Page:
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Spreetail keeping head down in rapidly changing e-commerce world
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Spreetail keeping head down in rapidly changing e-commerce world

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Brett Thome compares Spreetail, the company he runs, to a duck. It looks calm on the surface, but below, things are going 100 miles an hour.

These days, a comparison to a small fish might be more apt. And that fish is swimming in a sea of sharks.

Spreetail is the Lincoln e-commerce company that burst on the scene last fall, announcing its presence with a name change and a move to Nebraska Innovation Campus.

Since then, it has stayed the course, continuing to grow in its new space -- now up to 100 employees there and nearly 160 companywide, according to Thome, the CEO.

The company earlier this summer opened a new distribution center in a suburb of Indianapolis, improving its geographic coverage, and Thome said it is looking to open another one in Georgia in the next two years and one in Texas after that.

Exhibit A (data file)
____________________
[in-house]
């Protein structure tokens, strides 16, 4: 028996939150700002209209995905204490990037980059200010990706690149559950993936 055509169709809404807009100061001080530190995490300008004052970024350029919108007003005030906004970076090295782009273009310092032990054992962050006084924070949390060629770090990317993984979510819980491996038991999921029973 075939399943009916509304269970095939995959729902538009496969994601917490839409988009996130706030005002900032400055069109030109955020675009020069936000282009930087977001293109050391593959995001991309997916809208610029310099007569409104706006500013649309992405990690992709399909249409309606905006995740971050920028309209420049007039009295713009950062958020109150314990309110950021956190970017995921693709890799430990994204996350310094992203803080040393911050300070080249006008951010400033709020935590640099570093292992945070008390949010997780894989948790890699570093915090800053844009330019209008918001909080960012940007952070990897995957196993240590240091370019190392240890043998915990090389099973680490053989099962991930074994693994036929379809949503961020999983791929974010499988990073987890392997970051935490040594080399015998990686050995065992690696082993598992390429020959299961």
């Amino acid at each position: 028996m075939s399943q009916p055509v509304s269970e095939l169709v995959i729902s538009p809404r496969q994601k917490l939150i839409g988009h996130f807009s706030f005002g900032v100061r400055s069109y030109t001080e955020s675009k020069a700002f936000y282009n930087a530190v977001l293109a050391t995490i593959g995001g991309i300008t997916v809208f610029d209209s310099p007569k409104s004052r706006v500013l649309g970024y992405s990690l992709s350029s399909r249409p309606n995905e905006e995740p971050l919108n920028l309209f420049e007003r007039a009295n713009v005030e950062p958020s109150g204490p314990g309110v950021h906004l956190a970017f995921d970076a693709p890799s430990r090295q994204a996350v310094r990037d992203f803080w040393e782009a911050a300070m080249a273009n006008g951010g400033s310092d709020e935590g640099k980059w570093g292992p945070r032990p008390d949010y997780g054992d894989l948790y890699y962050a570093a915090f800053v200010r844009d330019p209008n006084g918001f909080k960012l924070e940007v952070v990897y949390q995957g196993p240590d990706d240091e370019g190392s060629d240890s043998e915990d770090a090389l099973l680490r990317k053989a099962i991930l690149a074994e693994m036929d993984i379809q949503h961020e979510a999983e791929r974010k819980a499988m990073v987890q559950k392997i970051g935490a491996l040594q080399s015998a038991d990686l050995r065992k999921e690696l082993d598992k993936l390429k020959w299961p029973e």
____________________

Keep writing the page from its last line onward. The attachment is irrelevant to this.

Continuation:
Last fall, Spreetail said it was working toward the goal of $1 billion in revenue and 800 employees by 2022, and Thome said that is still a goal the company sees as achievable.

The e-commerce market is so big and is growing so fast that, "if we get one-tenth of 1 percent in 2022, that's $1 billion," he said.

"That's a slice of a slice of the pie."

The key is getting there intact in an industry that is changing and consolidating rapidly.

Last fall, Spreetail had a similar-sized competitor just 50 miles up the road in Omaha in Hayneedle. But Hayneedle was acquired by Jet.com in February for $90 million, and then Wal-Mart acquired Jet.com less than six months later for $3.3 billion.

In addition to consolidation in the space, more and more large competitors are ramping up their use of e-commerce.

In Lincoln alone in the past year, Hy-Vee started grocery delivery and Google expanded its Google Express online delivery and service to Lincoln and all of Nebraska.

Google, Wal-Mart and others are all chasing online sales king Amazon, which had $79.3 billion in e-commerce sales last year, six times as much as Wal-Mart, the second-largest company.

By comparison, Spreetail had about $140 million in sales last year and is hoping to hit $200 million next year, as it keeps its focus mostly on selling home and garden items.

Even for pure e-commerce companies, meaning ones that sell exclusively online, that's tiny. According to the website eMarketer, Wayfair.com had $1.9 billion in sales last year and Overstock.com did $1.65 billion. Before it was acquired, Hayneedle was doing more than $400 million a year.

The numbers game would seem to make Spreetail a prime target for acquisition, and Thome said the company does get what he termed as "feelers" from time to time.

But he said Spreetail has no interest in being acquired.

Being privately held makes it much easier to ignore buyout offers because there are not outside investors clamoring for an "exit" so they can get a big return on their money.